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VIET STATUE FOR MEMORIAL WAS THERAPY FOR SCULPTOR

SHARE VIET STATUE FOR MEMORIAL WAS THERAPY FOR SCULPTOR

Clyde Ross Morgan has been feeling relief along with apprehension this week as finishing touches are made to an 8-foot-tall bronze statue that started out as a personal therapy project.

Saturday the 47-year-old artist will witness the unveiling of his heroic-size statue, "But Not Forgotten," as the state's memorial to Vietnam veterans is dedicated west of the State Capitol. Ceremonies begin at 2 p.m.Although Morgan's sculptures usually depict historical events and figures, the clay model of the lone soldier trudging through a rice paddy was not originally intended for public display. Morgan served in Vietnam in 1966, and nearly 20 years later he was still troubled by the experience. The original model of "But Not Forgotten" was an assignment from a counselor.

Morgan, who worked in plastic products development and design until he decided at 40 to do what he'd always wanted to do, had seen other Vietnam depictions. And he was angry. "I never thought it should be fantasized, romanticized, or Rambo-ized," he said.

When Morgan - a St. George native who grew up at the mouth of Emigration Canyon and now lives in Sedona, Ariz. - decided to sculpt the statue, he contacted a fellow Vietnam vet to be the model. O'Conner Dale, a river guide living in Kanab, served in Vietnam in '68. The rifle shouldered by the soldier in Morgan's statue is the same as the one Dale used.

When they saw the finished model, friends who'd read about the Utah competition for a Vietnam memorial urged Morgan to enter the piece at the Springville Museum of Art. It was early 1985. Judging had already been going on for two weeks. And before Morgan could get his sculpture to Utah, his father and 17-year-old son both died.

With the works of 16 other sculptors already in the running, the odds were against him. But Morgan's entry was the only one that had a figure in it.

"I was really lonely over there, and really lonely when I got back," he said. "No one wanted to hear about it (Vietnam)."

Morgan said the emphasis is on the soldier's face. "The whole piece is about the feelings of anger, frustration, and hopelessness in his face."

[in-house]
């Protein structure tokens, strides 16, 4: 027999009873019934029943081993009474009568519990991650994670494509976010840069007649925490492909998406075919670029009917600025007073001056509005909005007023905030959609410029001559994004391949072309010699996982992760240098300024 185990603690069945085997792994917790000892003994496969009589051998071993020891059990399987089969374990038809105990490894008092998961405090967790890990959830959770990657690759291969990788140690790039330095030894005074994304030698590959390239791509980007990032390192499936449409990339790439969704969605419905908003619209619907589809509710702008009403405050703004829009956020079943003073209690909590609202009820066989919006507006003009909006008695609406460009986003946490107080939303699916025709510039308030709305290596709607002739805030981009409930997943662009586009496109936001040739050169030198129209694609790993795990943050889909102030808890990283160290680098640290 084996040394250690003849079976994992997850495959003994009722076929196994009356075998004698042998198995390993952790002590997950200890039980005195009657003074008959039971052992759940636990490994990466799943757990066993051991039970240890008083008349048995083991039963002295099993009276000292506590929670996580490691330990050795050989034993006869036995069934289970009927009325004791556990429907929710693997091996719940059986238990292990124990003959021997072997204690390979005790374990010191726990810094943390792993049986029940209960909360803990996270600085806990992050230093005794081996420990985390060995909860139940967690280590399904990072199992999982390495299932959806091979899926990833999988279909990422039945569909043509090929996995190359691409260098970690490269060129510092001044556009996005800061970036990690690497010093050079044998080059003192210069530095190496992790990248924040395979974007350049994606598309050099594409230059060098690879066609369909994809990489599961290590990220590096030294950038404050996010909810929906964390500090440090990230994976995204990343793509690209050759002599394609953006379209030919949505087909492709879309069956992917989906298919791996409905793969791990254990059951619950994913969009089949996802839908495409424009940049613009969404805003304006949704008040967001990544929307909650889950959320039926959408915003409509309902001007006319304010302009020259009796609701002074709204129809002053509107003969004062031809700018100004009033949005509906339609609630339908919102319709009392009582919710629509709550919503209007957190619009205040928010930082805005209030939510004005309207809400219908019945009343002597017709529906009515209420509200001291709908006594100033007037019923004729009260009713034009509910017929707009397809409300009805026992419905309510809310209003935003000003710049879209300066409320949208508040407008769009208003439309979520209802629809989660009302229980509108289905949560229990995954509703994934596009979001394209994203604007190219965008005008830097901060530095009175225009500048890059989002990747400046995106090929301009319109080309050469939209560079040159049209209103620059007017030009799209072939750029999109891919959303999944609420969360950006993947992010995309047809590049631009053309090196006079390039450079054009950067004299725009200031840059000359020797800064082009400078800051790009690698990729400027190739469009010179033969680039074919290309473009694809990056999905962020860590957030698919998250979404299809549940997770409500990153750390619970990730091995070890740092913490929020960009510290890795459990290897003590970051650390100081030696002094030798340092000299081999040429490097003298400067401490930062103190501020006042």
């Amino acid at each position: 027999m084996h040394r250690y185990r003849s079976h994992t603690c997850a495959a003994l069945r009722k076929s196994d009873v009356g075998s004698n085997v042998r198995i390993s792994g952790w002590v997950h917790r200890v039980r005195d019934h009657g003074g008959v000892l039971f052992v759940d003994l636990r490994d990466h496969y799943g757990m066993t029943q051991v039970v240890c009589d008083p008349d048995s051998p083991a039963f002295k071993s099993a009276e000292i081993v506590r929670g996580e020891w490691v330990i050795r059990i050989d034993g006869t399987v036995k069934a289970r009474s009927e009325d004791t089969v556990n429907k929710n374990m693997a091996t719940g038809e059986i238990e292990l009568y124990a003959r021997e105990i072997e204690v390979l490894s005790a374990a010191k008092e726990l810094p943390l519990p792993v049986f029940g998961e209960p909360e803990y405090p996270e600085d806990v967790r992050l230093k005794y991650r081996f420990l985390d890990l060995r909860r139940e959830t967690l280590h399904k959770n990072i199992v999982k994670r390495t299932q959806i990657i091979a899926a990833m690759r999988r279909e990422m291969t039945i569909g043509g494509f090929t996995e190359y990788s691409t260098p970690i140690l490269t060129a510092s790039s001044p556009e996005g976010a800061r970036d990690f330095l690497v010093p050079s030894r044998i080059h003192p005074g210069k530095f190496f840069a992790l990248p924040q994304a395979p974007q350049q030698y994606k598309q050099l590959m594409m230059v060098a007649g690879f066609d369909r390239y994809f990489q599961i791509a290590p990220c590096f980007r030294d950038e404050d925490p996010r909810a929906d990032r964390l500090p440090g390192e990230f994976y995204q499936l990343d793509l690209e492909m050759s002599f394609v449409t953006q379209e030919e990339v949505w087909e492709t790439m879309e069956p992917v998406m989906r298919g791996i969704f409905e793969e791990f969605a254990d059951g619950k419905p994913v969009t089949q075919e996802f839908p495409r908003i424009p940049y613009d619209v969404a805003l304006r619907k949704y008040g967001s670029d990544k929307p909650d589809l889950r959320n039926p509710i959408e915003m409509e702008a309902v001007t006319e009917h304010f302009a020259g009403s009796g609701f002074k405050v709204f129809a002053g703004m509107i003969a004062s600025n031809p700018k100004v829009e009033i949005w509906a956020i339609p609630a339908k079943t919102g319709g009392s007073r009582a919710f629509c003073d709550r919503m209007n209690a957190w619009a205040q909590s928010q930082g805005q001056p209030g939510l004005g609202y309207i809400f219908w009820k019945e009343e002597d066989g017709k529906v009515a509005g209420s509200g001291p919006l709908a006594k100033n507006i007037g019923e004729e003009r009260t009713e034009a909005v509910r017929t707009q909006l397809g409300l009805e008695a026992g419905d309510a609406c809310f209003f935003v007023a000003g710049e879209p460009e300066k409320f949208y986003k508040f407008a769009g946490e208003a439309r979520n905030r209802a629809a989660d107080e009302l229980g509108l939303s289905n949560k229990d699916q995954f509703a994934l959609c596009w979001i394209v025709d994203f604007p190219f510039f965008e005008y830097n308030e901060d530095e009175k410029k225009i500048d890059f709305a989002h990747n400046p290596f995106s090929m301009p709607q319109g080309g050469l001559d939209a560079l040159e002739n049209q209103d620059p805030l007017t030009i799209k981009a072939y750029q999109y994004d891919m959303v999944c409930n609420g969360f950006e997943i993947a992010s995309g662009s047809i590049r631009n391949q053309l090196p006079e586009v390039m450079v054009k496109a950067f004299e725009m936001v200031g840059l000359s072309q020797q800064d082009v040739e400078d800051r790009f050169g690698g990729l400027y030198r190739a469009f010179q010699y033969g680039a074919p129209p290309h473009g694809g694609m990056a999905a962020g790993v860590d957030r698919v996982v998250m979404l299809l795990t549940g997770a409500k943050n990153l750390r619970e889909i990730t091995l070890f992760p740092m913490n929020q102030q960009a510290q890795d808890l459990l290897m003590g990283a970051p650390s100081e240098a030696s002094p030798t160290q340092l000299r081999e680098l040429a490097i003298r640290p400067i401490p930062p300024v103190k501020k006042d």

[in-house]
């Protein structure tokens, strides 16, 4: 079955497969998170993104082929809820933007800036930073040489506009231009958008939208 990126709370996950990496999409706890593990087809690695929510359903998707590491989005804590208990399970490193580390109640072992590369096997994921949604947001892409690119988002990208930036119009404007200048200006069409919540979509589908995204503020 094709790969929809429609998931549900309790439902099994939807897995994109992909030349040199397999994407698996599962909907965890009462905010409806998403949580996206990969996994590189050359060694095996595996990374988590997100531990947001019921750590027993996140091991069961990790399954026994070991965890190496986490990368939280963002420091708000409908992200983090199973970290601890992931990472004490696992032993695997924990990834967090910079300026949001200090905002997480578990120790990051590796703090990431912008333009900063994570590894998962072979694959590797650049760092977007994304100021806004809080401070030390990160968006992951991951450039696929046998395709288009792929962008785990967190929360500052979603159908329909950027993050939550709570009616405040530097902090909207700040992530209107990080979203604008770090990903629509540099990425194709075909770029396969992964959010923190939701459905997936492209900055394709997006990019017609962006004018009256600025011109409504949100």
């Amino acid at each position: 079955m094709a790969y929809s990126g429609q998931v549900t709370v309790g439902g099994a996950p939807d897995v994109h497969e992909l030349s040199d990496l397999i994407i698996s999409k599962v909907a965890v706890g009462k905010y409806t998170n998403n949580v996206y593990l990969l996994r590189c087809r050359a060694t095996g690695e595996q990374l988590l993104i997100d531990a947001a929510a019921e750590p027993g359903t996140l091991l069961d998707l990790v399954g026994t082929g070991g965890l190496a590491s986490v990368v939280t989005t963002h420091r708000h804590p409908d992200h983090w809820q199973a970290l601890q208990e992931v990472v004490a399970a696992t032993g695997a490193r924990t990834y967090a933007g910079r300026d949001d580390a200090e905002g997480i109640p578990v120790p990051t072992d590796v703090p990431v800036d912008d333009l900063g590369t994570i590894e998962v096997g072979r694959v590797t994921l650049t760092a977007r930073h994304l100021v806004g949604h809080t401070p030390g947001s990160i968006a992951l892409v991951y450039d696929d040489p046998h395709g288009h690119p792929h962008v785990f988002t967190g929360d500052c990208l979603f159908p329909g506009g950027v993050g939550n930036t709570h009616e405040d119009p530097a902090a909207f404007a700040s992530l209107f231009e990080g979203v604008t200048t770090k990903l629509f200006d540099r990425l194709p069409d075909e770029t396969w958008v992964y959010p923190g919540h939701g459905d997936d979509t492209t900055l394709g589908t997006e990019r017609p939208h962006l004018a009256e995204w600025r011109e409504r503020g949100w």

The soldier's eyes reflect the "thousand-yard stare," a form of grieving that Morgan saw in the empty eyes of many who'd come back from Vietnam.

"You couldn't sit down and cry at a funeral, because it's not macho to show your feelings. So most guys ended up staring out into space somewhere," Morgan explained.

The extra rifle carried by the infantryman signifies the loss of a comrade. "When anyone was MedEvac'd out," said Morgan, "you picked up their equipment and knew they hadn't made it. It was a very disheartening scene."

In March 1985, the committee notified Morgan that his model had been selected for the Utah memorial. He spent the summer of '86 in Salt Lake and had the full-size clay model completed by August.

The memorial's dedication was set for July 4, 1987. But fund raising took longer than expected, delaying the dedication two years.

Meanwhile, "But Not Forgotten" proved its therapeutic value. "I've talked more about Vietnam in the past six months than in the last 20 years," Morgan said three years ago, when he was working on the full-scale piece. "It's nice to know that some of the other vets have had the same problems. It's helped me understand why I was having relationship problems."

Morgan is breathing a sigh of relief as the unveiling nears. "It's been a real energy drainer," he said. The self-taught artist is eager to get back to his regular work and start catching up on his depictions of historicevents, which he researches for accuracy.

Among them are famous Indians and a bronze of explorer John Wesley Powell and his crew in "Sockdolager." Like "But Not Forgotten," it's a piece Morgan relates to because of his own experiences on the river.

Living and working among other artists in Sedona, Morgan has put his Vietnam experiences into perspective and seems content with his life.

"I've tried to imagine what I'd do if I had all the money in the world," he said, "and I'd be doing what I'm doing now: running rivers and sculpting - only more of it."